ICBC Law

BC Injury Law and ICBC Claims Blog

Erik MagrakenThis Blog is authored by British Columbia ICBC injury claims lawyer Erik Magraken. Erik is a partner with the British Columbia personal injury law-firm MacIsaac & Company. He restricts his practice exclusively to plaintiff-only personal injury claims with a particular emphasis on ICBC injury claims involving orthopaedic injuries and complex soft tissue injuries. Please visit often for the latest developments in matters concerning BC personal injury claims and ICBC claims

Erik Magraken does not work for and is not affiliated in any way with the Insurance Corporation of British Columbia (ICBC). Please note that this blog is for information only and is not claim-specific legal advice.  Erik can only provide legal advice to clients. Please click here to arrange a free consultation.

Posts Tagged ‘Adjournment Applications’

The BC Supreme Court and Adjournments of Lengthy Trials: The "20-Plus" Program

November 22nd, 2010

I’ve previously written about adjournment applications in the BC Supreme Court and that Judges hearing such applications must consider a “balancing (of) the interests of the parties” . Reasons for judgement were released this week by the BC Supreme Court indicating that, at least with lengthy trials, a third factor is in play; specifically the “public interest” must be considered.

In this week’s case (Jones v. Donaghey) the Plaintiff sued for damages claiming he was seriously brain damaged when one of the Defendant’s assaulted him.   The Plaintiff was a newborn at the time of the alleged assault and would be four years old at the time of the proposed trial.

The defendants sought an adjournment of the trial arguing that further time was needed in order to obtain proper medical evidence.  Ultimately Mr. Justice Macaulay disagreed and refused the adjournment application.  Prior to doing so, however, the Court indicated that the interests of not only the parties must be considered in adjournment applications of lengthy trials, but also the public interest.  Mr. Justice Macaulay provided the following useful reasons:

[3] Although I address the balancing of the interests of the parties separately below, the public interest is also impacted by the scheduling, and any potential rescheduling of lengthy trials. Considerable public and judicial resources are tied up in the intensive pre-trial management and conduct of trials under what is colloquially known as the “20-plus” program. The court instituted the program some time ago to assist in the management and scheduling of complex civil cases.

[4] Generally, in my view, every effort should be made to avoid the adjournment of trials once set under the program, as litigants in other cases have had to forgo the opportunity to set down their applications or trials for hearing, because either or both the trial management judge’s rota time and court time have been reserved for a 20?plus case.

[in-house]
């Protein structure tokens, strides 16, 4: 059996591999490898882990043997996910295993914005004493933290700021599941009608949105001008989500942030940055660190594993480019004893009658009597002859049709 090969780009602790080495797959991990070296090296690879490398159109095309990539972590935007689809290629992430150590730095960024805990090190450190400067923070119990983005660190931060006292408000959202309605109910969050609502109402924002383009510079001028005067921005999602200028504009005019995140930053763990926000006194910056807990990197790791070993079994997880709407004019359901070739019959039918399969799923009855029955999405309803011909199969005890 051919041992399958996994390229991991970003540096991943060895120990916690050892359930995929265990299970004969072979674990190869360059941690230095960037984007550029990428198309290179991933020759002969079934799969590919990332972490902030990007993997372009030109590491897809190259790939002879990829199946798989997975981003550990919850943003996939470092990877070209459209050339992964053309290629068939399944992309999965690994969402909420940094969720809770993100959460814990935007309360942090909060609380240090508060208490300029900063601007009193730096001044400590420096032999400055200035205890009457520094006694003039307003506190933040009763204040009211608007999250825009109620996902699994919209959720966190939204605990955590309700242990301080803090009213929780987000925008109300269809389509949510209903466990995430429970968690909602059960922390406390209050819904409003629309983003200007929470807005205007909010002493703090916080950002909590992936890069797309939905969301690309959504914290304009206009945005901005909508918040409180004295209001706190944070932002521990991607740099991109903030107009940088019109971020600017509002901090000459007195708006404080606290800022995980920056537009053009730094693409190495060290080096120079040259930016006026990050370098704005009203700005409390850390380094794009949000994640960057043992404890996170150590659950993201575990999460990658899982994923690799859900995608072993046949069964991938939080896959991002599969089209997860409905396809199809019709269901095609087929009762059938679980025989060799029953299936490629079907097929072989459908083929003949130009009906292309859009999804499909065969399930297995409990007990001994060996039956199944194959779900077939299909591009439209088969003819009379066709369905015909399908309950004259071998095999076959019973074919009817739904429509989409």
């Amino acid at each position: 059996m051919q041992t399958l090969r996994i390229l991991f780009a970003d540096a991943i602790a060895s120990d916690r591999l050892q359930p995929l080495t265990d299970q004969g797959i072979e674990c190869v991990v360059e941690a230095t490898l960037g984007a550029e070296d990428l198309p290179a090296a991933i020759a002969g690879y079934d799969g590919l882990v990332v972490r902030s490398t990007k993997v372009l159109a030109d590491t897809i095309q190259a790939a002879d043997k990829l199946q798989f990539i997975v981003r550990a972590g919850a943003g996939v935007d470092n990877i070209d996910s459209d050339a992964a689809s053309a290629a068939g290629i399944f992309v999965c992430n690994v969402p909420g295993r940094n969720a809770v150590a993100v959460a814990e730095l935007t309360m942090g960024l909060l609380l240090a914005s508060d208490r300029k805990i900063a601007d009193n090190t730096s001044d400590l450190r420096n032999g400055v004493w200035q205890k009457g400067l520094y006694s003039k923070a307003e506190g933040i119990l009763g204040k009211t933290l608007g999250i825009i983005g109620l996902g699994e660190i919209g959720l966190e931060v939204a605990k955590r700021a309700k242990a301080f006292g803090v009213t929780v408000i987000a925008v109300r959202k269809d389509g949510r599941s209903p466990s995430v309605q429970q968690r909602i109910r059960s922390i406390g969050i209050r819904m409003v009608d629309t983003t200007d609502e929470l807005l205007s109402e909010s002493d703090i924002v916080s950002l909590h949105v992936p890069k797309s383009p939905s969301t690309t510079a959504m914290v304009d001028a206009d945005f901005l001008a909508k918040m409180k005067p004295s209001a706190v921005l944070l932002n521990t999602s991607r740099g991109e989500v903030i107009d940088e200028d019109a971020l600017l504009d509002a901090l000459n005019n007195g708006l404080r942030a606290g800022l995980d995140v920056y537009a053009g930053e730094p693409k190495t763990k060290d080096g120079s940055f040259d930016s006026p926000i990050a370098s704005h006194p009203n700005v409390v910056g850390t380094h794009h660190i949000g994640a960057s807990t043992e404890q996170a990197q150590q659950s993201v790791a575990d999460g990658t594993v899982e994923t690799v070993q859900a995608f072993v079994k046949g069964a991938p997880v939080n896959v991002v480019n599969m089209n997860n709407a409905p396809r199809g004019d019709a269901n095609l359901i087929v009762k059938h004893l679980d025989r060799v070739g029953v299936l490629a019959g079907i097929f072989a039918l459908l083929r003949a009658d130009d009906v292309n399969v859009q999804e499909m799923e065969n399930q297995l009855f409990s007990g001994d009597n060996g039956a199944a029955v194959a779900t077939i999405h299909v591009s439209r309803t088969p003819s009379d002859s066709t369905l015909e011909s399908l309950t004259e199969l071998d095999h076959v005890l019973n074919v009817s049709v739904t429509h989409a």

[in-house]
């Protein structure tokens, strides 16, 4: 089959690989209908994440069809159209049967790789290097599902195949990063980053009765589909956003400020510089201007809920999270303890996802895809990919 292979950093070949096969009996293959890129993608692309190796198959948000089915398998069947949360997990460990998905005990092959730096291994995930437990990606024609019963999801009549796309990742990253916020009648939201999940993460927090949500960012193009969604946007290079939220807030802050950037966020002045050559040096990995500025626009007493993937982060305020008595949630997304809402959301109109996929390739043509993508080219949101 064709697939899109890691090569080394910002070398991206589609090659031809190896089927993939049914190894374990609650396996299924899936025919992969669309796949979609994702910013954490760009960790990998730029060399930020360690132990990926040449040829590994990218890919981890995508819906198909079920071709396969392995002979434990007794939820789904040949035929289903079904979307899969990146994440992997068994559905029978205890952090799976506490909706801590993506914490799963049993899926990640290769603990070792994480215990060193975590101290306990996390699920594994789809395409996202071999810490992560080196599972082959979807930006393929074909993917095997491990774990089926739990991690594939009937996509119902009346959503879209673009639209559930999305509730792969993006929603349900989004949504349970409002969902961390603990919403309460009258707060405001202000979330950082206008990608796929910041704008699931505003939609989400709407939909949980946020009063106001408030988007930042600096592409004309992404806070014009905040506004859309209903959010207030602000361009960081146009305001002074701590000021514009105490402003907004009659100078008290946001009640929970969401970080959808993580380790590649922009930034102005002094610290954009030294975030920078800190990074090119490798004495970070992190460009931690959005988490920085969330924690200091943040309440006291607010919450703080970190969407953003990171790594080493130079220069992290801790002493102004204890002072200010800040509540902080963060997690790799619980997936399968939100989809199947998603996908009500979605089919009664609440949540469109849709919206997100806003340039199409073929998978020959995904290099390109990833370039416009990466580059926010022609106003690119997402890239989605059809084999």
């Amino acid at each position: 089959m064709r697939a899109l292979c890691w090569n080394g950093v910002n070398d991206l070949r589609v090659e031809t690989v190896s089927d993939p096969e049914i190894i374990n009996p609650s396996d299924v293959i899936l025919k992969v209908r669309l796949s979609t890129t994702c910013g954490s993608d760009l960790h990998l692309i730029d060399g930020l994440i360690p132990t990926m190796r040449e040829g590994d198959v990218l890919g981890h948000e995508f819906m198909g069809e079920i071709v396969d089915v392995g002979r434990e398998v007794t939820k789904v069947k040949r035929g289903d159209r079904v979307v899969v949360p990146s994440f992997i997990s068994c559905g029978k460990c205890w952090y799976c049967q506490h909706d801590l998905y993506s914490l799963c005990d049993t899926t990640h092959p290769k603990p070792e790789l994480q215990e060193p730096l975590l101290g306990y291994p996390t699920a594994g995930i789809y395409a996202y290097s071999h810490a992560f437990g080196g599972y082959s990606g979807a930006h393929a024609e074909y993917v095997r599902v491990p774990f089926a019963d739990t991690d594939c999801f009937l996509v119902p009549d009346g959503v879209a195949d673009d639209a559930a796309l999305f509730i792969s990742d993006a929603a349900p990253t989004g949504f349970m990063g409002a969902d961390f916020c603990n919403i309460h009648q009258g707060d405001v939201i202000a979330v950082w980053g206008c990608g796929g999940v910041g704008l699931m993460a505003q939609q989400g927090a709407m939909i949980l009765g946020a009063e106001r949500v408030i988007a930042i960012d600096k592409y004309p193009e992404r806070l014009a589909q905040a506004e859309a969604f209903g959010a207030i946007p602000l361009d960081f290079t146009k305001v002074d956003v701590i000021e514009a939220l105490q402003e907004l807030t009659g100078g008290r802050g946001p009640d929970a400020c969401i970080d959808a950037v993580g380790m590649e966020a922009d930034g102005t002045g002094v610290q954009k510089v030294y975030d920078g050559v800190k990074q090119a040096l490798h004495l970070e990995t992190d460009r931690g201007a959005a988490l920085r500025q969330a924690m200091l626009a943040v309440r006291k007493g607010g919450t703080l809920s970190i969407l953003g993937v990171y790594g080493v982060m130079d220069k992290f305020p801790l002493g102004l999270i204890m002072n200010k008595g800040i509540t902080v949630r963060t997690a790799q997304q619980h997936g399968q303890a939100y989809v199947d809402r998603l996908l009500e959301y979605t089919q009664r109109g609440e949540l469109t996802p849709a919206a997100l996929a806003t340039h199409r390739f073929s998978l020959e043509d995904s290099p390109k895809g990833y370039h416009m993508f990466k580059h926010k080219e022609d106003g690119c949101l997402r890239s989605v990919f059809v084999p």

[5] In more general terms, perhaps, Levine J., as she then was, referred to the need to consider such broader interests of justice when deciding an adjournment application respecting a long trial in Strata Plan VR No. 2000 v. Shaw, at para. 26. Justice Dorgan referred to the above with apparent approval in denying a defence application for an adjournment in J.S. (Guardian ad litem of) v. D.S., at para 17.


More on ICBC Injury Claims, Trials and Adjournments

November 19th, 2010

As I’ve previously discussed, if you’re not prepared to proceed to trial and ICBC opposes an adjournment it’s necessary to apply for a Court order under Rule 12-1(9) of the BC Supreme Court Civil Rules.  Reasons for judgment were released earlier this month by the BC Supreme Court, Kamloops Registry, dealing with such an application.

In today’s case (Allan v. Houston) the Plaintiff was involved in a 2007 motor vehicle collision.  His injuries apparently included a fracture at the L4 level of his spine and a traumatic brain injury.  His case was set for trial in December 2010.  His treating specialists were apparently unable to “complete assessments of the plaintiff such that a court would be provided with an opinion with respect to the injuries sustained and the prognosis that the plaintiff faces“.  In addition to this, the Plaintiff switched lawyers shortly before the scheduled trial.  The new lawyer was unavailable for the previously scheduled trial.  He sought an adjournment but ICBC refused.  On application the BC Supreme Court ordered that the trial be adjourned.  Mr. Justice Dley provided the following reasons:

[7]  The defendant resists the application for an adjournment on the basis that this matter has been set for trial for some time, that the incident occurred almost three years ago, and, as a result of the heavily contested liability issues, that memories may fade as time continues on.